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  #31   ^
Old Wed, Apr-22-09, 10:19
awriter's Avatar
awriter awriter is offline
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Posts: 1,096
 
Plan: Kwasniewski Ratios
Stats: 225/158/145 Female 65
BF:53%/24%/20%
Progress: 84%
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Quote:
Originally Posted by Merpig
It seems from one video interview that those women, who look very tiny by the way, ate some 200+ g fat per day

Since they were tiny they were probably in the "normal weight range," and therefore eating at the 3.5 fat gram ratio. When I get there my fat grams per day will be 200g as well.

But that's immaterial. If you want to eat more protein, more fat and more carbs than the ratios say you should -- according to Dr. K's most recent calculation -- and you continue to lose weight, then do it and enjoy! We'll all celebrate the loss of every single pound.

Lisa
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  #32   ^
Old Wed, Apr-22-09, 10:25
LOOPS's Avatar
LOOPS LOOPS is offline
Senior Member
Posts: 3,089
 
Plan: simple HFLC <30g
Stats: 74/72/62 Female 5ft 6.5 inches
BF:29%/27%/24%
Progress: 17%
Location: LA SERENA, CHILE
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1700-1900 calories would leave me wanting. And I don't eat high protein either - 80g a day. My perfect weight is 60 kilos, which I did achieve before I started my on-going weight gain (see journal).

Yes I would LOVE to believe this would work for me, but I've noticed in the past when dropping protein to 60g and upping fat a lot I did not lose anything - apart from maybe some muscle. But then my carbs were uber-low as well. Maybe the secret is in increasing the carbs.

I wish there were some explanation as to why carbs are better than protein for getting glucose. Wish I spoke Polish for that matter, then I could probably find out. Anybody know?
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  #33   ^
Old Wed, Apr-22-09, 10:30
awriter's Avatar
awriter awriter is offline
Registered Member
Posts: 1,096
 
Plan: Kwasniewski Ratios
Stats: 225/158/145 Female 65
BF:53%/24%/20%
Progress: 84%
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Quote:
Originally Posted by LOOPS
Maybe the secret is in increasing the carbs.

The main K thread has a lot of info about why this is both correct and important.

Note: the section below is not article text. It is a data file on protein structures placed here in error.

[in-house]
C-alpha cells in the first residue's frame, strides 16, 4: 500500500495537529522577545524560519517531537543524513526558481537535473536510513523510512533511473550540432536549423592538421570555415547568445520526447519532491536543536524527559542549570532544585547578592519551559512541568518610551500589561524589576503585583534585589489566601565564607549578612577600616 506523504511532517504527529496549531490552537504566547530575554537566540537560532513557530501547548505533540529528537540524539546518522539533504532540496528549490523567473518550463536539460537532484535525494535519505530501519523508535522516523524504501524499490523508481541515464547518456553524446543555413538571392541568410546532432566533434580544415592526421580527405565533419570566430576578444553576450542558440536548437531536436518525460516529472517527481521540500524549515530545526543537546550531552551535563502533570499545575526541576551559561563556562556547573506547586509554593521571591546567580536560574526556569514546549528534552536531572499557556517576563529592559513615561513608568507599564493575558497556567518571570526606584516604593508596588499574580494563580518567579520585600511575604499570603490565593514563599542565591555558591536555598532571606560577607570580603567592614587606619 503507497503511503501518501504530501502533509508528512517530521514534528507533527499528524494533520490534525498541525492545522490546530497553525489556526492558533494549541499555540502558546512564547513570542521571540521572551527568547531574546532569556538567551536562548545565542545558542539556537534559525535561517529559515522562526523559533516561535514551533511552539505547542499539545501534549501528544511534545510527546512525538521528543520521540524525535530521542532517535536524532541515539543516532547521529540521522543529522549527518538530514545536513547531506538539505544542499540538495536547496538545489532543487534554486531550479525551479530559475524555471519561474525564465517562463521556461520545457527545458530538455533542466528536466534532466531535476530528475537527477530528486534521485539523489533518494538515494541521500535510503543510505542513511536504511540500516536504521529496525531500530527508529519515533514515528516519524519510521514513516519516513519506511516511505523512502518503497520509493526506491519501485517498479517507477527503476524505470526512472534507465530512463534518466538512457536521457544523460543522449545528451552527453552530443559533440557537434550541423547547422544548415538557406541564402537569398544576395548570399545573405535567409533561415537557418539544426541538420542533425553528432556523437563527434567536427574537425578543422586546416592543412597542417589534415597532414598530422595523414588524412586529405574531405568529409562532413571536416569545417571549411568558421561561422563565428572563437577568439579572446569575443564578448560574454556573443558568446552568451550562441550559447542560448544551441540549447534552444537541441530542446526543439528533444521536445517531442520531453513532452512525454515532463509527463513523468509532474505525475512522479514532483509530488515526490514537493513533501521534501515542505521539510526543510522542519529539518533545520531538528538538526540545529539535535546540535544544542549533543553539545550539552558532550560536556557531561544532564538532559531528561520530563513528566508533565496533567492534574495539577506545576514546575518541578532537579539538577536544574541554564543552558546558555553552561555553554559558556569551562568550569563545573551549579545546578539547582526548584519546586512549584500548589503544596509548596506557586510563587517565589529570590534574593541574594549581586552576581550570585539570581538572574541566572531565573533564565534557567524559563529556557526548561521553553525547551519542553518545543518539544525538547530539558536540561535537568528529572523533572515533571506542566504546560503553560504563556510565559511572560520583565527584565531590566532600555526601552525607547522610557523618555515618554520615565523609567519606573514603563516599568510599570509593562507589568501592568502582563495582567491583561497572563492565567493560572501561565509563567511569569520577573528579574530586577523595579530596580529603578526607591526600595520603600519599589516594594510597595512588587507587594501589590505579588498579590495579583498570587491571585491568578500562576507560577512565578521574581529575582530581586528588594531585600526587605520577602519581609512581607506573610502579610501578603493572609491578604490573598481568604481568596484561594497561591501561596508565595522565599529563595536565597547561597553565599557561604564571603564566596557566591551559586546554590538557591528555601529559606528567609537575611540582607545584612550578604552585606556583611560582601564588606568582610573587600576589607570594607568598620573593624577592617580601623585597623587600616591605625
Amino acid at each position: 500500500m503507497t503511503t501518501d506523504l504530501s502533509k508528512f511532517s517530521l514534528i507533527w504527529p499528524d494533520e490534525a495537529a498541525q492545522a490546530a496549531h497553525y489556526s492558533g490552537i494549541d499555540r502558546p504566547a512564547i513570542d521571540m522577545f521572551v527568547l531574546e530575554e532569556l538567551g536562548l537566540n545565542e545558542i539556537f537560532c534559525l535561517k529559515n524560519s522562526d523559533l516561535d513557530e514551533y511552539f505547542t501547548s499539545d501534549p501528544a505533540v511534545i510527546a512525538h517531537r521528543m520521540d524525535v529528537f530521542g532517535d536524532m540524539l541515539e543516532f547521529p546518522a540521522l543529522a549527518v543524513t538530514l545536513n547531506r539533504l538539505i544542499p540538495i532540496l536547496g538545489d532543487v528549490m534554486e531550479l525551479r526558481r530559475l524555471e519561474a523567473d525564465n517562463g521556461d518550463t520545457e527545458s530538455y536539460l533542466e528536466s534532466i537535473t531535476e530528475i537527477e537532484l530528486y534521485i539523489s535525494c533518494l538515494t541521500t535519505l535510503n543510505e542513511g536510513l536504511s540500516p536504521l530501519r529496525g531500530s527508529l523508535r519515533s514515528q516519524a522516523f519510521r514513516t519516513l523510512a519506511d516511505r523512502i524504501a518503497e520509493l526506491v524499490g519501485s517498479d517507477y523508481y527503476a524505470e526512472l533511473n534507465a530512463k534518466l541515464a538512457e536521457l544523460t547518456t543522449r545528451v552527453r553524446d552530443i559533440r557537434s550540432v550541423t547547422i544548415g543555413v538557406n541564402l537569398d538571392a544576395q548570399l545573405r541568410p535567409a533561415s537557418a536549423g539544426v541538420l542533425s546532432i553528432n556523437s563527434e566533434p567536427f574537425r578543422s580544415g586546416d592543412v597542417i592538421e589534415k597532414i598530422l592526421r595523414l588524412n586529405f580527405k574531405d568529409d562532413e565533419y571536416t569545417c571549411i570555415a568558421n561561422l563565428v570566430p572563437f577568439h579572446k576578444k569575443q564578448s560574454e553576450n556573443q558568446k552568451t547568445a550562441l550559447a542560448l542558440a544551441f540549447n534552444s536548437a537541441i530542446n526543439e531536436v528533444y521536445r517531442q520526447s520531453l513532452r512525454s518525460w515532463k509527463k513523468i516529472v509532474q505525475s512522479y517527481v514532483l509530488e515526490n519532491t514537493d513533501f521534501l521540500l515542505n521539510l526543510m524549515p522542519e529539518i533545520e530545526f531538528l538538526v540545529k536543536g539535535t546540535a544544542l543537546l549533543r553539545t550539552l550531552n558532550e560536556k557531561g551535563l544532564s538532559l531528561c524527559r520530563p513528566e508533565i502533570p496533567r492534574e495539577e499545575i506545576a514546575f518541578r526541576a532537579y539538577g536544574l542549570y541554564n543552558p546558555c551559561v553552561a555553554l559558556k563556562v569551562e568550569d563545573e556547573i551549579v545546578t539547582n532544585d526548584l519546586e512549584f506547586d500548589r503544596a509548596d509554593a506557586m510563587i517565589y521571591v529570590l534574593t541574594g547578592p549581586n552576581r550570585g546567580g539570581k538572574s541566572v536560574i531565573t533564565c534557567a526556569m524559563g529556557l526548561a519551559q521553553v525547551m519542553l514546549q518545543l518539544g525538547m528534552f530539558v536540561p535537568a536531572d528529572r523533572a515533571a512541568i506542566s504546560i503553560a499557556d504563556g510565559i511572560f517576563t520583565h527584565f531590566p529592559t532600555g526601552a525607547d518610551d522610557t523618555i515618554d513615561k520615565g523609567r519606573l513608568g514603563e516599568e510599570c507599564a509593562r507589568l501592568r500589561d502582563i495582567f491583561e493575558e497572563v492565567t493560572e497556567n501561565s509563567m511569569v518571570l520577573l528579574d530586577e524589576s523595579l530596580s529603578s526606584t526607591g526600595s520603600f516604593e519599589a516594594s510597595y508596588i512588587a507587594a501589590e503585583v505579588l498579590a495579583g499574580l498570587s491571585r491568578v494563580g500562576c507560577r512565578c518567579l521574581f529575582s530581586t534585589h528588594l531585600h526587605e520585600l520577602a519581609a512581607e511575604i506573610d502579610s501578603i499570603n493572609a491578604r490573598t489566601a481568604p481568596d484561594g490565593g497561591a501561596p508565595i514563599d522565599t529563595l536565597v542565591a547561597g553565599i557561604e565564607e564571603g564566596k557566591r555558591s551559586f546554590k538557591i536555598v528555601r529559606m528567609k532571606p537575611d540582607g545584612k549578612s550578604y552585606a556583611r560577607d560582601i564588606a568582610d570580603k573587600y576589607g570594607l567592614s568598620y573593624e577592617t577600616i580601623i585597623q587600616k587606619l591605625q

Lisa
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  #34   ^
Old Wed, Apr-22-09, 10:37
LOOPS's Avatar
LOOPS LOOPS is offline
Senior Member
Posts: 3,089
 
Plan: simple HFLC <30g
Stats: 74/72/62 Female 5ft 6.5 inches
BF:29%/27%/24%
Progress: 17%
Location: LA SERENA, CHILE
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Yeah Lisa - not meaning to be rude but I'm not new to Kwasniewski's ideas or the science behind high fatting - I used to hang out at the Optimal forum for quite awhile, and yes, of course I am keeping up with the thread. But no, it doesn't explain about this. I want the science. Who actually has the book? What does it say?

Coming from doing high fat high calorie eating for over 3 years I need hard proof about raising carbs. I hope you understand.
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  #35   ^
Old Wed, Apr-22-09, 11:44
capmikee's Avatar
capmikee capmikee is offline
Senior Member
Posts: 5,160
 
Plan: Weston A. Price, GFCF
Stats: 165/133/132 Male 5' 5"
BF:?/12.7%/?
Progress: 97%
Location: Philadelphia
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Quote:
Originally Posted by 2bthinner!
PS. There is an English version available from the publisher.
http://www.wgp.com.pl/index.php?id_j=en
(No, I don't have one. There are a couple of people who do.)

Thanks for the link, 2bthinner. There seem to be several books with virtually the same title. Are they different editions, or different books? If anyone could help me decide which one to get, I will probably order it. I would be willing to get a German version if the best version is not available in English, but I'd have to ask my wife to help me understand it.
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  #36   ^
Old Wed, Apr-22-09, 11:53
Kharma's Avatar
Kharma Kharma is offline
Senior Member
Posts: 302
 
Plan: Atkins
Stats: 285/185/150 Female 65
BF:
Progress: 74%
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Quote:
Originally Posted by capmikee